Make notes on these concerns prior to your visit to review with the vet. What are your pet's particular medical issues? What are her behaviors related to those issues? How have you responded to those issues?

When you share your concerns, be thorough but concise, respecting the vet's time. Listen carefully to remarks that your vet makes about his findings during the examination so you get the most out of your visit.  Ask questions. Record responses as soon as possible while at the vet's or soon after you leave.

You will know if your vet heard your concerns by the information he provides that is related to them.

 

Does your vet conduct a thorough examination?

 

Vet examination

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At each visit, regardless of specific issues you need to report, your vet should check your pet's temperature, pulse, respiration, pain, and nutritional assessment. In addition, your vet should examine your dog's eyes, ears, mobility, dentition, skin, coat, neck and belly.

 

Does your vet provide thorough information about your pet's illness, medical needs, and estimated expenses for treatment?

Your vet needs to spell out the prescription for your pet's medical needs, including options available for treatment and the pros and cons of each option, including side effects. Ask for options if none are given. You will need this information from the vet, not the vet tech, in order to make your decision about the best path for your pet.

The vet or the vet tech should provide an estimate of fees for all possible choices you have.

 

Are you sent home with information pertinent to your visit?

 

Tips to help your dog recover from a broken leg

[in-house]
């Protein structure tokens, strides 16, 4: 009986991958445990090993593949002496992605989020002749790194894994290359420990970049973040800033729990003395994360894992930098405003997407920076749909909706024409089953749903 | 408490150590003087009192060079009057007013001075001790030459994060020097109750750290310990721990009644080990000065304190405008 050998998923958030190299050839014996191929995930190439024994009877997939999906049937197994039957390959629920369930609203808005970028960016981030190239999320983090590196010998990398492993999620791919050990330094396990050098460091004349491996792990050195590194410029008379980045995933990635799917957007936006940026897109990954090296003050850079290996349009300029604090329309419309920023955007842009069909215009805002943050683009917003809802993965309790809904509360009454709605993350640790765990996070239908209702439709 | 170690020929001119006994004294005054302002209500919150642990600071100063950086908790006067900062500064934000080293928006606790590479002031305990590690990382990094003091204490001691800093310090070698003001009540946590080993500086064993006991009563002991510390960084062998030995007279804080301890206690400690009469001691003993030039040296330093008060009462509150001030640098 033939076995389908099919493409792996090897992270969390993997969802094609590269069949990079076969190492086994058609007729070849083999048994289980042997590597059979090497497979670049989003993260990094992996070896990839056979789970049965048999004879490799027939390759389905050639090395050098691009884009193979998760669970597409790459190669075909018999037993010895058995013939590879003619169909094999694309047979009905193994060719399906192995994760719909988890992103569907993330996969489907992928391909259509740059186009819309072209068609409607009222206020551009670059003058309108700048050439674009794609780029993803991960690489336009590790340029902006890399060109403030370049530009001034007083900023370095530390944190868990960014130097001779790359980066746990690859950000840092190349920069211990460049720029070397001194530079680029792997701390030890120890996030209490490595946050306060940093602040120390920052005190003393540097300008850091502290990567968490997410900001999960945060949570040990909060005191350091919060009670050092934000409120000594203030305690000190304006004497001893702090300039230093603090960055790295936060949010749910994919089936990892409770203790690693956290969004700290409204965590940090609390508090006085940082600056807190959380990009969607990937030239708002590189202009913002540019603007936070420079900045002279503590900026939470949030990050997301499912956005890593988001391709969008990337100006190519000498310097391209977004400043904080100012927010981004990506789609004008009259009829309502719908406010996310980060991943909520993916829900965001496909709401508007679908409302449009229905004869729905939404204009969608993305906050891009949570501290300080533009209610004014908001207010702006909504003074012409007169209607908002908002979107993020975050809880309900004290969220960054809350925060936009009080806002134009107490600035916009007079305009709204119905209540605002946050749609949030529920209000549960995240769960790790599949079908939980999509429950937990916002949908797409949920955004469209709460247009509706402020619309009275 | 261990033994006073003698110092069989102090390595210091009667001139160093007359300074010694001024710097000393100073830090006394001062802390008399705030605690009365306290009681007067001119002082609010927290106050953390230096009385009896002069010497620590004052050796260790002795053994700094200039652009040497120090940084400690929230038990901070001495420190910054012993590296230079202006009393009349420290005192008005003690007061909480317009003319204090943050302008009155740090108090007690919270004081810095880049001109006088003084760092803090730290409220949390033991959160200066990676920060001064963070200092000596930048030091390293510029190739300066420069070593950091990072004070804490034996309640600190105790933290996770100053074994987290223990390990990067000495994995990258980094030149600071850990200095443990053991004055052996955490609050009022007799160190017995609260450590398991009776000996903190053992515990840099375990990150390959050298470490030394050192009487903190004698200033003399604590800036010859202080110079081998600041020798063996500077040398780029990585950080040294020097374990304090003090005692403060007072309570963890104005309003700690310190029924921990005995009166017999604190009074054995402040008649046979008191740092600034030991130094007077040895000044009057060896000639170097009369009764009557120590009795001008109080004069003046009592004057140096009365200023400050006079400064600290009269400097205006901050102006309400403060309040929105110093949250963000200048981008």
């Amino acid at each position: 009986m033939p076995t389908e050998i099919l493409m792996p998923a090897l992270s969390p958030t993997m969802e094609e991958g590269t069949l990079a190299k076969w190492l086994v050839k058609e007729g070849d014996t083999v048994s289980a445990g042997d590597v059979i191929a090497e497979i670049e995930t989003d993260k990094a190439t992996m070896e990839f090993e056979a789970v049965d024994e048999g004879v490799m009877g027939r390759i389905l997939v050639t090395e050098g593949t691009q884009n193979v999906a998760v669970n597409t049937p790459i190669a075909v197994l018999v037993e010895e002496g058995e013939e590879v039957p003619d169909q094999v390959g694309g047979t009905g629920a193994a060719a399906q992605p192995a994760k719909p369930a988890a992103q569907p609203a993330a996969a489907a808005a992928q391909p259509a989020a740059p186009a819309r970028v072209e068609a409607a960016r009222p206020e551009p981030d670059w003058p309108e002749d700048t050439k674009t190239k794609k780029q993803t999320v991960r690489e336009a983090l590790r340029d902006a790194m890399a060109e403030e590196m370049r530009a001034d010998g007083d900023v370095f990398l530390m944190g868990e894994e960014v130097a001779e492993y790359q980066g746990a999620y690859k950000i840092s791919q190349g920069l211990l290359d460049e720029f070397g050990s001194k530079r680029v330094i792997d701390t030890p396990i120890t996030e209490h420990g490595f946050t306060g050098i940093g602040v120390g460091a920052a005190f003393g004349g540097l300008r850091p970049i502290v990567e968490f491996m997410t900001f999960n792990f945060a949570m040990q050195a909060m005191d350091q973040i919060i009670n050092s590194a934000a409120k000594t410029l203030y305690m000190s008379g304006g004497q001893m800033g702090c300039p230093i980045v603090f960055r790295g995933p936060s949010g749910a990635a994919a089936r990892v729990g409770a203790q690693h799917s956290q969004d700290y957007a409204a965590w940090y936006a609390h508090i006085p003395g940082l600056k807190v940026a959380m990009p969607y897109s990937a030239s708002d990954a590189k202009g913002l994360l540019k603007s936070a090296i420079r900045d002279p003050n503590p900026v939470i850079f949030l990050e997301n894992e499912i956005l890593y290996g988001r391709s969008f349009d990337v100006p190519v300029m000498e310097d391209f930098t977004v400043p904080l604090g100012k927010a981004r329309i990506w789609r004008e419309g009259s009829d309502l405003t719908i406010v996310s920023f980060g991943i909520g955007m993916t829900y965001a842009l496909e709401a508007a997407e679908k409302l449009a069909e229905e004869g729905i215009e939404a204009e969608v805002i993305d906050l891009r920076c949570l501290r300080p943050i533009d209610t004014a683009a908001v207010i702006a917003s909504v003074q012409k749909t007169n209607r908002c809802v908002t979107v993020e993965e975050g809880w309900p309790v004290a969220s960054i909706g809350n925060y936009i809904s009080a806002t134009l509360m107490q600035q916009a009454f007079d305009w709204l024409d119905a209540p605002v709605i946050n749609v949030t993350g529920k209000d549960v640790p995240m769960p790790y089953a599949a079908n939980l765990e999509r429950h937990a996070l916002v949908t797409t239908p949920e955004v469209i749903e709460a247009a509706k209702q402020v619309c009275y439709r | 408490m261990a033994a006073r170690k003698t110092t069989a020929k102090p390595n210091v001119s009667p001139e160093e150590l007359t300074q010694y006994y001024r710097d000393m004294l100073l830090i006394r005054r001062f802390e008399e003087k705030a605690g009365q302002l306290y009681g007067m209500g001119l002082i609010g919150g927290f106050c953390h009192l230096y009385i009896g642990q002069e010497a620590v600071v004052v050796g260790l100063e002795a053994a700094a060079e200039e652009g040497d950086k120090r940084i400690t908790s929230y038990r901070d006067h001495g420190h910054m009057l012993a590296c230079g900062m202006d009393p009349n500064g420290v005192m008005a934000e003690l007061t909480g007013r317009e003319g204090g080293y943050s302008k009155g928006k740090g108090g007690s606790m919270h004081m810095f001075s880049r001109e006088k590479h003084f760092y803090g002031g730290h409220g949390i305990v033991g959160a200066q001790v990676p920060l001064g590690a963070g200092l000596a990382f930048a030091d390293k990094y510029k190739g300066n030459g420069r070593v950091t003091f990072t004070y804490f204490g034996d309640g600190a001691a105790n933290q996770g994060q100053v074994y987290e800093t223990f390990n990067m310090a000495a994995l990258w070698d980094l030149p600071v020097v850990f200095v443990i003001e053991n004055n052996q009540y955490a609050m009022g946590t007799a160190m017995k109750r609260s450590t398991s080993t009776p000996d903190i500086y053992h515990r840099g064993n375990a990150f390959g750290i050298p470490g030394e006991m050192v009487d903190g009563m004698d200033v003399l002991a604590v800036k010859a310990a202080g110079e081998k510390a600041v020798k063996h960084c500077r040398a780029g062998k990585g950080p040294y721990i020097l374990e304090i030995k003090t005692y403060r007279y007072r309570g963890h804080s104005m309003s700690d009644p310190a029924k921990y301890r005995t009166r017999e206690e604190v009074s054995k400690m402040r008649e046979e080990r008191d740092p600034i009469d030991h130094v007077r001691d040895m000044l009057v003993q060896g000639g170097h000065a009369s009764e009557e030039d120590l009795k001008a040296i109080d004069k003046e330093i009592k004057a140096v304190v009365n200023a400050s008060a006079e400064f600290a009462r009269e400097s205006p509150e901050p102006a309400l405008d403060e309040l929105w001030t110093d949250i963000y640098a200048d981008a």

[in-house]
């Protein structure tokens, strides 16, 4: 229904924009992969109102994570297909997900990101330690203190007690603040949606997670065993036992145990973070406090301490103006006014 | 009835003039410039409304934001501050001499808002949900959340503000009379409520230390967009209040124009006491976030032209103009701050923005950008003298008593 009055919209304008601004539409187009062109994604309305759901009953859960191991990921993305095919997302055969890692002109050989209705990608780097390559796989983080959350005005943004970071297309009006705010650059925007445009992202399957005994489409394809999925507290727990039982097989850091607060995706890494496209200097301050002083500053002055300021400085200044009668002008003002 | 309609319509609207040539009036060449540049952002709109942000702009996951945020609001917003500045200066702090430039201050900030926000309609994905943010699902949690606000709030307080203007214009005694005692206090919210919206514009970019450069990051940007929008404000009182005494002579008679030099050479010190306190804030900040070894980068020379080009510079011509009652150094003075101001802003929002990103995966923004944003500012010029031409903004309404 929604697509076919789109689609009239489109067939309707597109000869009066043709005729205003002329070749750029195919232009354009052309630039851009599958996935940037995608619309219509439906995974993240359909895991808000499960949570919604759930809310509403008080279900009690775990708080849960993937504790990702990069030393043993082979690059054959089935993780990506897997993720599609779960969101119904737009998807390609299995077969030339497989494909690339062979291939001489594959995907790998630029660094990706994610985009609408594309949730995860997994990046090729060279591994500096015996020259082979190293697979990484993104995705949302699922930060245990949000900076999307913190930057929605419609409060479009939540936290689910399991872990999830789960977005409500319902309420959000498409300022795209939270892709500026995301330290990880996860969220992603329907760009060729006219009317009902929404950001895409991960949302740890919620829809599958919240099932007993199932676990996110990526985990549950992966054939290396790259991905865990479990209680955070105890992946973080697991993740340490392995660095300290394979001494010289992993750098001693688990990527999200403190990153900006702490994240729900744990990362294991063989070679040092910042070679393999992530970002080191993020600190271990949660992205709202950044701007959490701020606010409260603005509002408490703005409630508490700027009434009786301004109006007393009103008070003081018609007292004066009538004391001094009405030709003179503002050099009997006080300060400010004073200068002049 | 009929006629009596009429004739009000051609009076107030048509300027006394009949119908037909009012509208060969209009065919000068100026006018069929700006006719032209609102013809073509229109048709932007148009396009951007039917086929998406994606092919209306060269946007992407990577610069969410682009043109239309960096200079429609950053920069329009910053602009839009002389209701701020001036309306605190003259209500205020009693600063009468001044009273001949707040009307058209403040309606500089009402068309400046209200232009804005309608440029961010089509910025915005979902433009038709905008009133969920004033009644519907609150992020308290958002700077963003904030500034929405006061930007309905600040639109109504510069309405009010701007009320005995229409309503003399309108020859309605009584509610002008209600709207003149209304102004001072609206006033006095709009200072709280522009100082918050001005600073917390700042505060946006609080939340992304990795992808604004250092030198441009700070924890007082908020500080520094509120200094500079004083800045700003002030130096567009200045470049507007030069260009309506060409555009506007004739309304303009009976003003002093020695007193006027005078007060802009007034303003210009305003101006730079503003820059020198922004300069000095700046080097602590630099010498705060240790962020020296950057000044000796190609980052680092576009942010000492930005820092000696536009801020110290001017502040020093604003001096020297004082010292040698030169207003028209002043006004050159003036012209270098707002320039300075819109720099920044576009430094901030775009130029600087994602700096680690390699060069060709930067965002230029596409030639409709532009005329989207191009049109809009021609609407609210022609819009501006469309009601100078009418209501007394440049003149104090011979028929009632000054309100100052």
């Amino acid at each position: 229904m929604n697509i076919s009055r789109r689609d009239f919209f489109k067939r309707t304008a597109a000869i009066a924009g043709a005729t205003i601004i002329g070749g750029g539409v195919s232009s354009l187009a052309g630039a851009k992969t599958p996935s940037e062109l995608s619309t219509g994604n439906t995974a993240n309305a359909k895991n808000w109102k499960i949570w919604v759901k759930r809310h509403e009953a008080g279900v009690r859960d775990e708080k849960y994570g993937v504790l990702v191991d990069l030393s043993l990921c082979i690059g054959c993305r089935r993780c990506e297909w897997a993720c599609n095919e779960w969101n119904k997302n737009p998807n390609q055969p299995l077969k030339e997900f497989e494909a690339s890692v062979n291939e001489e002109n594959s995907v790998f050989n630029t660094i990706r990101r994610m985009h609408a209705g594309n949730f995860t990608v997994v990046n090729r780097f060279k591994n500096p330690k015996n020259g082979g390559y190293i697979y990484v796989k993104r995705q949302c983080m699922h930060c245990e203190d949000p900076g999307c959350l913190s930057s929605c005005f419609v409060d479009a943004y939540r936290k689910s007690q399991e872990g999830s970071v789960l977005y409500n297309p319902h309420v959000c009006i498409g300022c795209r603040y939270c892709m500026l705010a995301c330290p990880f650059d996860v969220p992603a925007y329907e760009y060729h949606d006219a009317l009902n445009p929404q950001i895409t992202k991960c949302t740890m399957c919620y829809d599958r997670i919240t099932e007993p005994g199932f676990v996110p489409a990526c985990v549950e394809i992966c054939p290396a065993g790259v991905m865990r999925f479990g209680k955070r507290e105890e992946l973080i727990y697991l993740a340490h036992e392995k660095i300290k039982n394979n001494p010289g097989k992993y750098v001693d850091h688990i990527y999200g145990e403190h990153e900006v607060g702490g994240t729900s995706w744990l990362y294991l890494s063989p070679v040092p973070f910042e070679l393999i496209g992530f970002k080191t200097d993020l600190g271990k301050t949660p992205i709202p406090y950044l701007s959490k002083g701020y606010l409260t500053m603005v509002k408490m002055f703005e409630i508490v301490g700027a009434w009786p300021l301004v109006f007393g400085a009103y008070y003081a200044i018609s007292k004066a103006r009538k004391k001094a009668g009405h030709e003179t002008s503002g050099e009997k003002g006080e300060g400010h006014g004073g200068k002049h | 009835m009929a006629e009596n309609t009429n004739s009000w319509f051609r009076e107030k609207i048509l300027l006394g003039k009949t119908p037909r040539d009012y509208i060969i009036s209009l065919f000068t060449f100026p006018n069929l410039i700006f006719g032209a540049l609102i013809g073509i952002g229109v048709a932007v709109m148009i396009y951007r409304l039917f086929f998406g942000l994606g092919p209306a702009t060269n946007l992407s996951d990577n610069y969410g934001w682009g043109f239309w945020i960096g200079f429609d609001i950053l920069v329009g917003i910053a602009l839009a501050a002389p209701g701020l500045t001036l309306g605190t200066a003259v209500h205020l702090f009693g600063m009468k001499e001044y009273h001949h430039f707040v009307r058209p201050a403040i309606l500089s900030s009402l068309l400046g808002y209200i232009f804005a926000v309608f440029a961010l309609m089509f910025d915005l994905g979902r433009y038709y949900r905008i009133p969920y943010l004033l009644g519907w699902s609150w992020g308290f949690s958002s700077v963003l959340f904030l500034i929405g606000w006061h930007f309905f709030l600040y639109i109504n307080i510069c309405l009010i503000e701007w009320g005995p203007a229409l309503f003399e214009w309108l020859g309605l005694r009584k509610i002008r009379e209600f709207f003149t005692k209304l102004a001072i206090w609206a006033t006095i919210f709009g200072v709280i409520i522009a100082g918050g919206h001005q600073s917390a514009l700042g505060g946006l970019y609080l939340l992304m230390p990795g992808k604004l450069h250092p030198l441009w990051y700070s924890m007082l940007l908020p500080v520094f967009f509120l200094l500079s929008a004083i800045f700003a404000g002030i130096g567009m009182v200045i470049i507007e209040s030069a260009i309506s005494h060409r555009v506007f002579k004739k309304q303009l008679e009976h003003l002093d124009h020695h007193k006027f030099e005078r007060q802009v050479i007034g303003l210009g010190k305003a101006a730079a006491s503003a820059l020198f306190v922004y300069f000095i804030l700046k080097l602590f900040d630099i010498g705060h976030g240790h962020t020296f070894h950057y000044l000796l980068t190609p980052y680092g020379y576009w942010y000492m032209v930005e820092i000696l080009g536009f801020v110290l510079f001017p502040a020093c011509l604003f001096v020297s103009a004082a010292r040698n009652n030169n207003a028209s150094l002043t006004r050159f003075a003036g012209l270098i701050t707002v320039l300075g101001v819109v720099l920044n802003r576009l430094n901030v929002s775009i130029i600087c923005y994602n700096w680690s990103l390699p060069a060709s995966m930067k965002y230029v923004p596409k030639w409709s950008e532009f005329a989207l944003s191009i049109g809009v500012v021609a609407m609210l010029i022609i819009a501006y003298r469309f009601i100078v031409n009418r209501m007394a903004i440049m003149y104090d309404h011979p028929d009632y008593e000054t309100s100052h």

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Is printed material related to your pet's issues? Or is it irrelevant to your pet's current needs? Does material provide instructions on how to administer medications? When to call the office? Signs to look for? Or is material generic advertisements related to other veterinary services offered? (e.g., Did you bring your dog in for a serious allergy problem and come home with information about dental care?)

 

Does your vet's office follow up with a call to see how your pet is doing?

Or do they call to ask you to rate them on Google or Yelp? (After a single visit, I received one call and two emails from a vet's office asking for social media reviews - without one inquiry about my pet.) My new vet has hundreds of 5 star reviews on social media sites, but no one has ever asked me to write one.

 

If you have a medical question about your pet, does your vet respond via phone or email?

 

Vet calling pet client

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Mine does. He responds himself by phone or email!

 

Does your vet do these things? My new vet does! And yours should too.

 

Here is some good reference material that will give you confidence to expect more from your pet's veterinarian.

American Animal Hospital Association guidelines

Minimum Veterinary Standards Regulations (California)

The Spruce Pets